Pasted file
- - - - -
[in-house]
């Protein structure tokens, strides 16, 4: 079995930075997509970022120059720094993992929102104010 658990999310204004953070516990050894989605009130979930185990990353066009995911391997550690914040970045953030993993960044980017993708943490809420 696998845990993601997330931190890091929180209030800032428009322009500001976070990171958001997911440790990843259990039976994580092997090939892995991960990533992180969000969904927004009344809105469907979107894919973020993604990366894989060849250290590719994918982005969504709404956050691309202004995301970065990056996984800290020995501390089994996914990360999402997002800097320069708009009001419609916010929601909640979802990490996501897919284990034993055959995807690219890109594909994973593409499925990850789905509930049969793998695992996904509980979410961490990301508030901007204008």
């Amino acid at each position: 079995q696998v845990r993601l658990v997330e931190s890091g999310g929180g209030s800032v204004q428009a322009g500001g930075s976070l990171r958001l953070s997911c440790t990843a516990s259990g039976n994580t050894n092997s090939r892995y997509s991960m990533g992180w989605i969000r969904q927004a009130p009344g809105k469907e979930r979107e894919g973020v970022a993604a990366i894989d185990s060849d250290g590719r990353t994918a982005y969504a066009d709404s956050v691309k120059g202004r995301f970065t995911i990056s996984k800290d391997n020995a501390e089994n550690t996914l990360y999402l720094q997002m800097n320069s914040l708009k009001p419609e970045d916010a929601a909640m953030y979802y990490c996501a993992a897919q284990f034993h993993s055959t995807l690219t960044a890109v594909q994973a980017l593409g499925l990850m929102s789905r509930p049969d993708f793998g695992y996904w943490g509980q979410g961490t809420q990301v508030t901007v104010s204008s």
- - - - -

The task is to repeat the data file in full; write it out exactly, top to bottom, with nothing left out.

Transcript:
[in-house]
């Protein structure tokens, strides 16, 4: 079995930075997509970022120059720094993992929102104010 658990999310204004953070516990050894989605009130979930185990990353066009995911391997550690914040970045953030993993960044980017993708943490809420 696998845990993601997330931190890091929180209030800032428009322009500001976070990171958001997911440790990843259990039976994580092997090939892995991960990533992180969000969904927004009344809105469907979107894919973020993604990366894989060849250290590719994918982005969504709404956050691309202004995301970065990056996984800290020995501390089994996914990360999402997002800097320069708009009001419609916010929601909640979802990490996501897919284990034993055959995807690219890109594909994973593409499925990850789905509930049969793998695992996904509980979410961490990301508030901007204008």
């Amino acid at each position: 079995q696998v845990r993601l658990v997330e931190s890091g999310g929180g209030s800032v204004q428009a322009g500001g930075s976070l990171r958001l953070s997911c440790t990843a516990s259990g039976n994580t050894n092997s090939r892995y997509s991960m990533g992180w989605i969000r969904q927004a009130p009344g809105k469907e979930r979107e894919g973020v970022a993604a990366i894989d185990s060849d250290g590719r990353t994918a982005y969504a066009d709404s956050v691309k120059g202004r995301f970065t995911i990056s996984k800290d391997n020995a501390e089994n550690t996914l990360y999402l720094q997002m800097n320069s914040l708009k009001p419609e970045d916010a929601a909640m953030y979802y990490c996501a993992a897919q284990f034993h993993s055959t995807l690219t960044a890109v594909q994973a980017l593409g499925l990850m929102s789905r509930p049969d993708f793998g695992y996904w943490g509980q979410g961490t809420q990301v508030t901007v104010s204008s």